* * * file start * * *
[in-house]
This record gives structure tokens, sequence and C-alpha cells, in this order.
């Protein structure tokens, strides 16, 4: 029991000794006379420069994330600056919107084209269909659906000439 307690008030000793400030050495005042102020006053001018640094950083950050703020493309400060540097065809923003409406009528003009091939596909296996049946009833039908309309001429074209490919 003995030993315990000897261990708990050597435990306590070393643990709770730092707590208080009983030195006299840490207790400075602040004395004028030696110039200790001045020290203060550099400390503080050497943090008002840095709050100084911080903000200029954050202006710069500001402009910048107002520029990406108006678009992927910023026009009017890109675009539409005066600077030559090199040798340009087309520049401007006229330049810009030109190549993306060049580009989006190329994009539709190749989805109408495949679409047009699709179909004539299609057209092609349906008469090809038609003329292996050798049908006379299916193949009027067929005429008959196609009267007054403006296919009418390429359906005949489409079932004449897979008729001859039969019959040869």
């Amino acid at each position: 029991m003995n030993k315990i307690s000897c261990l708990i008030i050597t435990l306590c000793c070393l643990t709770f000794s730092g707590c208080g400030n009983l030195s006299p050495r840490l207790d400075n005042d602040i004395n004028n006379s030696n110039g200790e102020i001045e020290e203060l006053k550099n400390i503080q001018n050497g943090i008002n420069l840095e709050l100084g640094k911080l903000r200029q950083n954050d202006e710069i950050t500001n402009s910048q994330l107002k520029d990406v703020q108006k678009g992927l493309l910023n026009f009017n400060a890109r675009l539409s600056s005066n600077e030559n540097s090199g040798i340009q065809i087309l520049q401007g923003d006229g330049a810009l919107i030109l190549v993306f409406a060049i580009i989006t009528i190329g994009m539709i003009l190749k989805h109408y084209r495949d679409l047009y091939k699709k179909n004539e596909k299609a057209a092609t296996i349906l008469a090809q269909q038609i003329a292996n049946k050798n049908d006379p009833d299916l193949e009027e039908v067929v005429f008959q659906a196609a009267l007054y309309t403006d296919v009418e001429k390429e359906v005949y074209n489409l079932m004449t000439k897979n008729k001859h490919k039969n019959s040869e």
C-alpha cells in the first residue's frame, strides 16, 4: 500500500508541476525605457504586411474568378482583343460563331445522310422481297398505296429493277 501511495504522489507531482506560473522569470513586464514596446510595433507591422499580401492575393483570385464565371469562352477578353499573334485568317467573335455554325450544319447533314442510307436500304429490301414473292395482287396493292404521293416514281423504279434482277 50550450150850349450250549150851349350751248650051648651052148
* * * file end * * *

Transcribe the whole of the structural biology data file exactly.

[in-house]
This record gives structure tokens, sequence and C-alpha cells, in this order.
């Protein structure tokens, strides 16, 4: 029991000794006379420069994330600056919107084209269909659906000439 307690008030000793400030050495005042102020006053001018640094950083950050703020493309400060540097065809923003409406009528003009091939596909296996049946009833039908309309001429074209490919 003995030993315990000897261990708990050597435990306590070393643990709770730092707590208080009983030195006299840490207790400075602040004395004028030696110039200790001045020290203060550099400390503080050497943090008002840095709050100084911080903000200029954050202006710069500001402009910048107002520029990406108006678009992927910023026009009017890109675009539409005066600077030559090199040798340009087309520049401007006229330049810009030109190549993306060049580009989006190329994009539709190749989805109408495949679409047009699709179909004539299609057209092609349906008469090809038609003329292996050798049908006379299916193949009027067929005429008959196609009267007054403006296919009418390429359906005949489409079932004449897979008729001859039969019959040869």
């Amino acid at each position: 029991m003995n030993k315990i307690s000897c261990l708990i008030i050597t435990l306590c000793c070393l643990t709770f000794s730092g707590c208080g400030n009983l030195s006299p050495r840490l207790d400075n005042d602040i004395n004028n006379s030696n110039g200790e102020i001045e020290e203060l006053k550099n400390i503080q001018n050497g943090i008002n420069l840095e709050l100084g640094k911080l903000r200029q950083n954050d202006e710069i950050t500001n402009s910048q994330l107002k520029d990406v703020q108006k678009g992927l493309l910023n026009f009017n400060a890109r675009l539409s600056s005066n600077e030559n540097s090199g040798i340009q065809i087309l520049q401007g923003d006229g330049a810009l919107i030109l190549v993306f409406a060049i580009i989006t009528i190329g994009m539709i003009l190749k989805h109408y084209r495949d679409l047009y091939k699709k179909n004539e596909k299609a057209a092609t296996i349906l008469a090809q269909q038609i003329a292996n049946k050798n049908d006379p009833d299916l193949e009027e039908v067929v005429f008959q659906a196609a009267l007054y309309t403006d296919v009418e001429k390429e359906v005949y074209n489409l079932m004449t000439k897979n008729k001859h490919k039969n019959s040869e």
C-alpha cells in the first residue's frame, strides 16, 4: 500500500508541476525605457504586411474568378482583343460563331445522310422481297398505296429493277 501511495504522489507531482506560473522569470513586464514596446510595433507591422499580401492575393483570385464565371469562352477578353499573334485568317467573335455554325450544319447533314442510307436500304429490301414473292395482287396493292404521293416514281423504279434482277 50550450150850349450250549150851349350751248650051648651052148